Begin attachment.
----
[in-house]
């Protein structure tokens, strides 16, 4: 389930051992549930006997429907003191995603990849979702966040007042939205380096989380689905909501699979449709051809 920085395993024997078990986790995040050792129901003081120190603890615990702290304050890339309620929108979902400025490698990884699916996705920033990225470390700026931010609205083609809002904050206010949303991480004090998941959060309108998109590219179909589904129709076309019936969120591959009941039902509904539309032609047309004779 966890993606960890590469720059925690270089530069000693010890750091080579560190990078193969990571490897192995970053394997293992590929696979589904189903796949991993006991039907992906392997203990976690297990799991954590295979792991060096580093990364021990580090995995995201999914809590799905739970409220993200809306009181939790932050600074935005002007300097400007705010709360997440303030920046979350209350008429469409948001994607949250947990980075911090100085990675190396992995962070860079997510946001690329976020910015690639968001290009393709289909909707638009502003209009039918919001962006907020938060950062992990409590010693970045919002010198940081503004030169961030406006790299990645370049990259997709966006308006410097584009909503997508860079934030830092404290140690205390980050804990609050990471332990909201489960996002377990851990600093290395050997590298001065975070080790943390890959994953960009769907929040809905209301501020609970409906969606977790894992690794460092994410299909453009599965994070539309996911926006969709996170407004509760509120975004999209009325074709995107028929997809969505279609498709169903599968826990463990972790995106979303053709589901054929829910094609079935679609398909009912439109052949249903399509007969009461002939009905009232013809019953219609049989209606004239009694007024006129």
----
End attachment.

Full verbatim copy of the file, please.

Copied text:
[in-house]
């Protein structure tokens, strides 16, 4: 389930051992549930006997429907003191995603990849979702966040007042939205380096989380689905909501699979449709051809 920085395993024997078990986790995040050792129901003081120190603890615990702290304050890339309620929108979902400025490698990884699916996705920033990225470390700026931010609205083609809002904050206010949303991480004090998941959060309108998109590219179909589904129709076309019936969120591959009941039902509904539309032609047309004779 966890993606960890590469720059925690270089530069000693010890750091080579560190990078193969990571490897192995970053394997293992590929696979589904189903796949991993006991039907992906392997203990976690297990799991954590295979792991060096580093990364021990580090995995995201999914809590799905739970409220993200809306009181939790932050600074935005002007300097400007705010709360997440303030920046979350209350008429469409948001994607949250947990980075911090100085990675190396992995962070860079997510946001690329976020910015690639968001290009393709289909909707638009502003209009039918919001962006907020938060950062992990409590010693970045919002010198940081503004030169961030406006790299990645370049990259997709966006308006410097584009909503997508860079934030830092404290140690205390980050804990609050990471332990909201489960996002377990851990600093290395050997590298001065975070080790943390890959994953960009769907929040809905209301501020609970409906969606977790894992690794460092994410299909453009599965994070539309996911926006969709996170407004509760509120975004999209009325074709995107028929997809969505279609498709169903599968826990463990972790995106979303053709589901054929829910094609079935679609398909009912439109052949249903399509007969009461002939009905009232013809019953219609049989209606004239009694007024006129």